10 tips to keep dogs safe

around fireworks

10 tips to keep dogs safe

around fireworks


Try these tips to keep your dog calm and safe around fireworks, and help minimize your furry friend’s anxiety.

The Fourth of July is approaching and we’re taking this opportunity to remind you that dogs often get nervous or frightened around fireworks. They may exhibit signs of distress like pacing, panting, or whining and may shut down emotionally and hide in a small, dark place.

Stay home:

Keep your dog at home. Ensure that the windows and doors are closed. Resist the urge to take them out for Independence Day festivities. Instead, stay at home to keep your dog away from the noise in a safe and sheltered place.

Walk your dog before the fireworks begin:

Take your dog out for a long walk before the sun sets to avoid the loud sounds. Secure your dog with a leash before you set out of the house for a walk.

Tire your dog:

Before the fireworks begin, engage your pet in some rigorous activity. Play catch, toss a Frisbee or visit a dog park to play with friends and let her get tired. If you are lucky, your dog will fall fast asleep before the fireworks begin.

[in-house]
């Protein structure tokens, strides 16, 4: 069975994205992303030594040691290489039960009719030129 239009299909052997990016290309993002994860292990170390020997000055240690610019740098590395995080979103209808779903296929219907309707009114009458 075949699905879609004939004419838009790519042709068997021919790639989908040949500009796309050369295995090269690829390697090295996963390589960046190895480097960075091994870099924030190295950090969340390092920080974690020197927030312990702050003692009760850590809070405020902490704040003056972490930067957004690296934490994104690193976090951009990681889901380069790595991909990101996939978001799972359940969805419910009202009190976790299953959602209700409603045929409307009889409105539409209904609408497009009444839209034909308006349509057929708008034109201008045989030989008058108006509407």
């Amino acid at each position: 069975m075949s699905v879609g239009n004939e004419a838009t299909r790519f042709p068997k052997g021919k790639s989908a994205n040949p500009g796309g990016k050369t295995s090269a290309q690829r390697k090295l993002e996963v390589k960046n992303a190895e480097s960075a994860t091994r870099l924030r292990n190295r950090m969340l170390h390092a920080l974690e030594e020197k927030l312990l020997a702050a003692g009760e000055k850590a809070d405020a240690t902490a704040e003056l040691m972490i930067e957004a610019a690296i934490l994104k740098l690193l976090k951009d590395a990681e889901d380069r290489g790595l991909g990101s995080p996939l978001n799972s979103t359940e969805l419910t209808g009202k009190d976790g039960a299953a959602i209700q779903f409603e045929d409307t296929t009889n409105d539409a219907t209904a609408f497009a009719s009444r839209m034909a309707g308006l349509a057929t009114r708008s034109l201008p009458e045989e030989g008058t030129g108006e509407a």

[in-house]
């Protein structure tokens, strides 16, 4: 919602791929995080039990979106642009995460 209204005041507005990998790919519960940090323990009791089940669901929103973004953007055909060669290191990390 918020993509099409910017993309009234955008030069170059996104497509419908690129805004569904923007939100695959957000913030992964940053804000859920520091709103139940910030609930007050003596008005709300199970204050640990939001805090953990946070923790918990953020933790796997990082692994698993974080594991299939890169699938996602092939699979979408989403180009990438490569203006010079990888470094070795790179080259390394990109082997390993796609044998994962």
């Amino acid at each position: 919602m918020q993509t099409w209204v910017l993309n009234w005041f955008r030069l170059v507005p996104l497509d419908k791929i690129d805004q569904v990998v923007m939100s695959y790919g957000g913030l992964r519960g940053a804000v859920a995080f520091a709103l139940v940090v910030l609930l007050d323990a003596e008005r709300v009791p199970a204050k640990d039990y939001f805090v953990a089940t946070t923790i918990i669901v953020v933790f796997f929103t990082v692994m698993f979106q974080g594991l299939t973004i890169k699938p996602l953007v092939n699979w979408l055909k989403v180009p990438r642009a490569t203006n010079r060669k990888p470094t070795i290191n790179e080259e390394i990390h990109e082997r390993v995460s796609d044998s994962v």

Comfort and love:

Comfort your dog by petting her with long, slow, and firm strokes. It is extremely soothing and comforting for your pet. A loving touch has no substitute and love is a true healer.

If you get frantic and keep repeating in a high pitch, "Its ok," it may send a message to your dog that there is actually something to be afraid of, adding to your pet’s anxiety levels. Instead, do your best to be calm and reassuring.

Create a safe place to rest:

We recommend that you make a safe space for your pet, which would calm and keep him away from all the noise. Dogs love dens so make something that is like a cave that gives a sense of safety for your beloved pet.

Set up this quiet place away from any windows or in your home’s basement. Use a crate where your pet can cuddle up and feel more protected.

Thundershirts:

An anxiety vest can work for some dogs. However, you also need to be alert even if your dog has one. Pay attention to your pet and be vigilant to how they are reacting to the sound of fireworks.